Growing up, I often heard my mother repeat the phrase: “you can do everything, just not all at once.” I am sure she said the same thing to our brother, but I knew she was really speaking to my sister and I, children born in the 1980s, just a decade or so shy of the rise of modern feminism and the birth of the idea that women can do whatever men can do.
My own mother gave up her career as a nurse to raise her three children. Looking back, I realize how fortunate we were to have her home with us. We had someone to care for us when we were sick, to pick us up from the bus stop after school, and to serve as a constant reminder that we were cared for and loved. And we were fortunate to have a mother, who after caring for us for many years, was able to resume her career and even take on new ventures as her motherhood responsibilities shifted.
My mom, along with several other members of my family, were all strong, powerful women, and not one of them ever downplayed their roles in what society has long deemed “woman’s work.”
These women did not try to compete “in a man’s world,” because they knew a woman’s world was just as worthy of validation.
Modern feminism, as many women have come to interpret, has told us we are not enough. You can’t “just” be a mother, you also have to be an entrepreneur or a part-time customer service rep, or a scholar. And, if you are a woman who juggles raising a family and a holding a job, it better not be in anything having to do with kids, lest you want to forgo any real respect from society.
We have spent decades trying to prove ourselves because we have been conditioned to believe that the masculine is the ideal, that traditionally male roles are superior and that true equality comes when all women are treated like cis men.
Frankly, I don’t want to be treated like a man. I want to be celebrated, with as much fervor, for being the woman I am.
Women are trying to do as much as men, because we have been taught that they are better. We have been taught that earning massive amounts of money is more noble than caring for our children. If you need proof of that, look no further than the U.S.’s abysmal treatment of new mothers and our joke of a maternity leave policy.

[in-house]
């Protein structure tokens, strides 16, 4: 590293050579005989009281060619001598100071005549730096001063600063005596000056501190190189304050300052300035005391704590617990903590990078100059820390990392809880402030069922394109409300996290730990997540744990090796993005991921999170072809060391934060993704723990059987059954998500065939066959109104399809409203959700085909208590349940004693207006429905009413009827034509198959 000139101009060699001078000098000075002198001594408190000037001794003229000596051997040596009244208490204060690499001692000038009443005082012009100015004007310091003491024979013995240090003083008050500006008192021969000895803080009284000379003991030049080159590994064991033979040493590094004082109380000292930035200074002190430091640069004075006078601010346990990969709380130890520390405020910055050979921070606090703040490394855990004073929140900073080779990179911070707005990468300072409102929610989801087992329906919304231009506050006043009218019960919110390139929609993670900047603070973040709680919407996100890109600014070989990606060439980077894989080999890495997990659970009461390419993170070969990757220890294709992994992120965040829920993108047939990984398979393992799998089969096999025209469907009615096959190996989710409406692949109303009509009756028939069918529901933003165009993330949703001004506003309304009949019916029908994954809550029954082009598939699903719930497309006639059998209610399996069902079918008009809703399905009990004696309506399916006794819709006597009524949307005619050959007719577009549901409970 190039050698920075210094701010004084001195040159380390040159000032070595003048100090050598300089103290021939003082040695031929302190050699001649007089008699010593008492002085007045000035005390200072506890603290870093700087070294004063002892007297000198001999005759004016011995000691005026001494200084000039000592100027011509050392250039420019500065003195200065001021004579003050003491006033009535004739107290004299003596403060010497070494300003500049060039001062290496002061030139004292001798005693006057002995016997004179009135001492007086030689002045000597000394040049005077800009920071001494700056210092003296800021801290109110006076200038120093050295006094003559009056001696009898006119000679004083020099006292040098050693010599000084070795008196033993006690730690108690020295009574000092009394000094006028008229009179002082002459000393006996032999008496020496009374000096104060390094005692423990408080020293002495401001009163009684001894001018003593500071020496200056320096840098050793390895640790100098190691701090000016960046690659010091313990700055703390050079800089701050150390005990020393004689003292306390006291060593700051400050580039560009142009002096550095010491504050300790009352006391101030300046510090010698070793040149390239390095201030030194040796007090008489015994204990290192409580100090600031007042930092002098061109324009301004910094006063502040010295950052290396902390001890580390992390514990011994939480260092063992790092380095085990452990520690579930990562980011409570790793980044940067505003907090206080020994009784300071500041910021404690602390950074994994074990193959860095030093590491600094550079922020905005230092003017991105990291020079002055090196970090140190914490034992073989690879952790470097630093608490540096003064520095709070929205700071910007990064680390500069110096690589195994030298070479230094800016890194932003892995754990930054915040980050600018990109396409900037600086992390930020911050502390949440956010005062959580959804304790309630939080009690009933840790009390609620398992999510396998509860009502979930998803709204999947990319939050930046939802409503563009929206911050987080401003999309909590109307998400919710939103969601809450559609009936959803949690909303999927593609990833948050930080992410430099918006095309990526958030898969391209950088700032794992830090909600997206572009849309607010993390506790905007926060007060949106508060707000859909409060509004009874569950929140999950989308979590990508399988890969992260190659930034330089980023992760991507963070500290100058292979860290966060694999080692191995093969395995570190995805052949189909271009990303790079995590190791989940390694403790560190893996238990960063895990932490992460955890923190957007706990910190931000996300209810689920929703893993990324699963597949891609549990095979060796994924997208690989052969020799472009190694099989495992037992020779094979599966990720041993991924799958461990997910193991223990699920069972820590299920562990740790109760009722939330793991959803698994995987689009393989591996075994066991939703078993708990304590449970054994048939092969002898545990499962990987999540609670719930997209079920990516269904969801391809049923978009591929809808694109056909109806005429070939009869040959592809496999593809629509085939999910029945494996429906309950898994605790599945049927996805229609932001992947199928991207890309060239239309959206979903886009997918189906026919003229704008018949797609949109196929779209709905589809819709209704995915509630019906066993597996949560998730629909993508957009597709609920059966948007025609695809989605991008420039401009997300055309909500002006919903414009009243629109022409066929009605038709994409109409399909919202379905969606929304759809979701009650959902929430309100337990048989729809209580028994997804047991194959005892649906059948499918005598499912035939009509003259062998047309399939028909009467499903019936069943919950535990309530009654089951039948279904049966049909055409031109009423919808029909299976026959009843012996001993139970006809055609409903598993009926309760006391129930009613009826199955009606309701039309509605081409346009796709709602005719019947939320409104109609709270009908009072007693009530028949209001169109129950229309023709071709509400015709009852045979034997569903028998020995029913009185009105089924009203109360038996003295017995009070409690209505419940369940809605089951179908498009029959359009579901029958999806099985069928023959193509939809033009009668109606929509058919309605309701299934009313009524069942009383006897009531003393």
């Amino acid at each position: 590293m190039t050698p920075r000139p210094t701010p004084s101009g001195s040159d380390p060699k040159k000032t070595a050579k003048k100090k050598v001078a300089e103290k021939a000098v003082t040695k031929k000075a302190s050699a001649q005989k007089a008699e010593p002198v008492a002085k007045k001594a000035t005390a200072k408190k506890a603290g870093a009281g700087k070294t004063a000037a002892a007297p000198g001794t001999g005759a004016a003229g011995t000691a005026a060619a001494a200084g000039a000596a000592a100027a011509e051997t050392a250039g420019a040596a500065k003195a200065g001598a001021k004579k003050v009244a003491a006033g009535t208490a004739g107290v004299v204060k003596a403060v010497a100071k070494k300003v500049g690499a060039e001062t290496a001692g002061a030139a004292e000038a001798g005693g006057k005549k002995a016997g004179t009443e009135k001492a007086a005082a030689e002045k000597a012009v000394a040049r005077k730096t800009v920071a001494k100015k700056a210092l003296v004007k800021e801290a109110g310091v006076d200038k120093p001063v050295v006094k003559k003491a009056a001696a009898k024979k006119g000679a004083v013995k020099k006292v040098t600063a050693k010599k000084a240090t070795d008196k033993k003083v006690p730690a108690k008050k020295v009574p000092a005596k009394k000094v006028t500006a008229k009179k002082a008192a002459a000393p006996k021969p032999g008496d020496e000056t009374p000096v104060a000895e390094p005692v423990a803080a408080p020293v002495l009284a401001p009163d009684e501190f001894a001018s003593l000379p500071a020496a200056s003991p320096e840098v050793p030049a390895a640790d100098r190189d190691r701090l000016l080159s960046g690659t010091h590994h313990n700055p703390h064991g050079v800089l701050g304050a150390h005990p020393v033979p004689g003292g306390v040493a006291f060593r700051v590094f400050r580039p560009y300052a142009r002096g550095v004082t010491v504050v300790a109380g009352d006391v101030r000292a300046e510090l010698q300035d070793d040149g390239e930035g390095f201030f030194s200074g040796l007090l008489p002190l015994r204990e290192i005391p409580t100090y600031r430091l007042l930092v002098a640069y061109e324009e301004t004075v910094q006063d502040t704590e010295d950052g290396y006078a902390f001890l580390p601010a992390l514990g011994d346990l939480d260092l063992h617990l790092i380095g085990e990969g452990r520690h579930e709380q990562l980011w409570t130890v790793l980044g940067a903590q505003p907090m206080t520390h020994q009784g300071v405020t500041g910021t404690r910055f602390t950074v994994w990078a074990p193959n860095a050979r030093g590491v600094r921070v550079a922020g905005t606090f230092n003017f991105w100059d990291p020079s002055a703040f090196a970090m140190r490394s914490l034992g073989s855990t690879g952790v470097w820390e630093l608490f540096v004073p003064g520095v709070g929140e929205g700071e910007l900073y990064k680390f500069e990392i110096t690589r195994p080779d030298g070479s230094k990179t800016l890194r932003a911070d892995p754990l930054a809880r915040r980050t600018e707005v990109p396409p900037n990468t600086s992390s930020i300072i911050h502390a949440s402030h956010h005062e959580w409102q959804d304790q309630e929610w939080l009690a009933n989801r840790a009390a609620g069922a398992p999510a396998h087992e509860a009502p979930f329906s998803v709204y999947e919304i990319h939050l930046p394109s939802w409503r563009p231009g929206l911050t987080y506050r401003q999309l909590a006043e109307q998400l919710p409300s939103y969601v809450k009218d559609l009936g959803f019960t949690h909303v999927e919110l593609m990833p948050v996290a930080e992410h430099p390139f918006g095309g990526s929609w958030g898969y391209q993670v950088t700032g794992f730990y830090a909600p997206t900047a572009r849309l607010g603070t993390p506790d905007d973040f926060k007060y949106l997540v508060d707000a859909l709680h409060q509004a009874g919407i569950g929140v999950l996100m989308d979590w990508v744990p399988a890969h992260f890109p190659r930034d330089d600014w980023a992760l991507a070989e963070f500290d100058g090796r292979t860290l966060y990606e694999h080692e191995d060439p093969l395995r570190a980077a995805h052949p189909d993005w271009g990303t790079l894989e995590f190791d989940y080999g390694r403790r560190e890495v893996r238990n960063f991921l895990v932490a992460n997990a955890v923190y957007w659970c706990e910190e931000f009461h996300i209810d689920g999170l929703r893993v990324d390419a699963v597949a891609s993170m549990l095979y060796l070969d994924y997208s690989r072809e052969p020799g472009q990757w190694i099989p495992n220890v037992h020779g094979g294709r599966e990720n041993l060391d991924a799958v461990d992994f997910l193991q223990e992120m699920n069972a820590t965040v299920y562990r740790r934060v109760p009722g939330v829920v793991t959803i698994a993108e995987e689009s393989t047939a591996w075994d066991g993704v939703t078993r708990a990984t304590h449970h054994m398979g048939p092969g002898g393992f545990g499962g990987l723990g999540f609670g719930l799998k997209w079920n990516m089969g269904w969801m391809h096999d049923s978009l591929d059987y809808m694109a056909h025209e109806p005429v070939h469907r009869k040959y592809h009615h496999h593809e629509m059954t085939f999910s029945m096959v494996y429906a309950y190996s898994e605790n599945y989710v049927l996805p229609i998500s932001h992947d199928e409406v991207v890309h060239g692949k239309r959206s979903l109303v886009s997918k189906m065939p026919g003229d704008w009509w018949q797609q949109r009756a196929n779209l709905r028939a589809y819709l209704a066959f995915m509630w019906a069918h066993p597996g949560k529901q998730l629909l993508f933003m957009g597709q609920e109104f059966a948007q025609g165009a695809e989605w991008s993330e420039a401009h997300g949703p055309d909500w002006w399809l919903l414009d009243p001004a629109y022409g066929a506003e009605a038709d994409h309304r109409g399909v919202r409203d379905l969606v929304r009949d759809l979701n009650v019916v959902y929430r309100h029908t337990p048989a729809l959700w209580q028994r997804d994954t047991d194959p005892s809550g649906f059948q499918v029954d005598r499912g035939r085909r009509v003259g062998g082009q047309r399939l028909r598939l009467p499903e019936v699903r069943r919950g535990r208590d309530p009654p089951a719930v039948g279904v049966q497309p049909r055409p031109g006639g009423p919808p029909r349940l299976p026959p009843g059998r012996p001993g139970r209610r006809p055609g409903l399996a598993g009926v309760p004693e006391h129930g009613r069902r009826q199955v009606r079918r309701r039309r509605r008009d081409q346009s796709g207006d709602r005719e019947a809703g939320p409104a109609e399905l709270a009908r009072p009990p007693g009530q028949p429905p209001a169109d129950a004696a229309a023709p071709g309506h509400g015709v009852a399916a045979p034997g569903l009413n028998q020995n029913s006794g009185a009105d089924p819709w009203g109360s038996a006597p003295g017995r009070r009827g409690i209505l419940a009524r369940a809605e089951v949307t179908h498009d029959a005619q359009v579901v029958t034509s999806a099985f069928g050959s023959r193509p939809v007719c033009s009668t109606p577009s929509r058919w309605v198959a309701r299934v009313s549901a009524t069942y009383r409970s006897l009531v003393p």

And it’s not just us gals who suffer. Men who wish to take on the role of caregiver in their homes, are often mocked and constantly having to defend themselves. They are painted as bumbling fools and seen as weak, because, heaven forbid, they change a diaper or pack school lunches. After all, that’s “woman’s work,” and we all know what our society thinks about that.
Our kids aren’t immune either. Boys who play with dolls are called names like “pussy” or “soft,” because such play doesn’t match up with what the world has decided is right for them. Meanwhile, girls are encouraged to do whatever the boys are doing, with nary a comment on how “boyish” those things are.
To quote the musical genius Madonna:
“Girls can wear jeans and cut their hair short
Wear shirts and boots ’cause it’s okay to be a boy
But for a boy to look like a girl is degrading
‘Cause you think that being a girl is degrading.”
I am so proud to be a mother. Giving birth to my children was probably my greatest achievement. Yet, even as I write those words, I have trouble believing them. I want to take out the word “probably,” but I can’t. I always have to have a qualifier.